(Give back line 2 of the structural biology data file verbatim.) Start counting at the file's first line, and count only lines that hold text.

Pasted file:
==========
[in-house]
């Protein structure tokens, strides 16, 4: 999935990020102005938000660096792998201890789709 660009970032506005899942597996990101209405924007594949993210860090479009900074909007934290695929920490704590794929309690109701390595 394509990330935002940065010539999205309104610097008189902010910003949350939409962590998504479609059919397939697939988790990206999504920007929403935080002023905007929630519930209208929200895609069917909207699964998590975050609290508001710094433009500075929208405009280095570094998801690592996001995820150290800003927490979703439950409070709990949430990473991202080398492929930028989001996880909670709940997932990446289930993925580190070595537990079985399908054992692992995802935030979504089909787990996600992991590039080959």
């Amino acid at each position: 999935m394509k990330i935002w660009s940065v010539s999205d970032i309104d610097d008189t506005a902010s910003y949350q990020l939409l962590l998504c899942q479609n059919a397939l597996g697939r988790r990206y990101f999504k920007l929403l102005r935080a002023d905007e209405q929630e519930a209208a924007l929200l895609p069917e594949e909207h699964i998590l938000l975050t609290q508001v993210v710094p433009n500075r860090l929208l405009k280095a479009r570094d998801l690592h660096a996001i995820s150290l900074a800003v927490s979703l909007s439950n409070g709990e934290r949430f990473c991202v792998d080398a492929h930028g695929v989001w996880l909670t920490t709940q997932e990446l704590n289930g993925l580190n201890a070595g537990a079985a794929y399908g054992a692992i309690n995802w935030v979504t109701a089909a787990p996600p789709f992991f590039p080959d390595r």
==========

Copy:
């Protein structure tokens, strides 16, 4: 999935990020102005938000660096792998201890789709 660009970032506005899942597996990101209405924007594949993210860090479009900074909007934290695929920490704590794929309690109701390595 394509990330935002940065010539999205309104610097008189902010910003949350939409962590998504479609059919397939697939988790990206999504920007929403935080002023905007929630519930209208929200895609069917909207699964998590975050609290508001710094433009500075929208405009280095570094998801690592996001995820150290800003927490979703439950409070709990949430990473991202080398492929930028989001996880909670709940997932990446289930993925580190070595537990079985399908054992692992995802935030979504089909787990996600992991590039080959």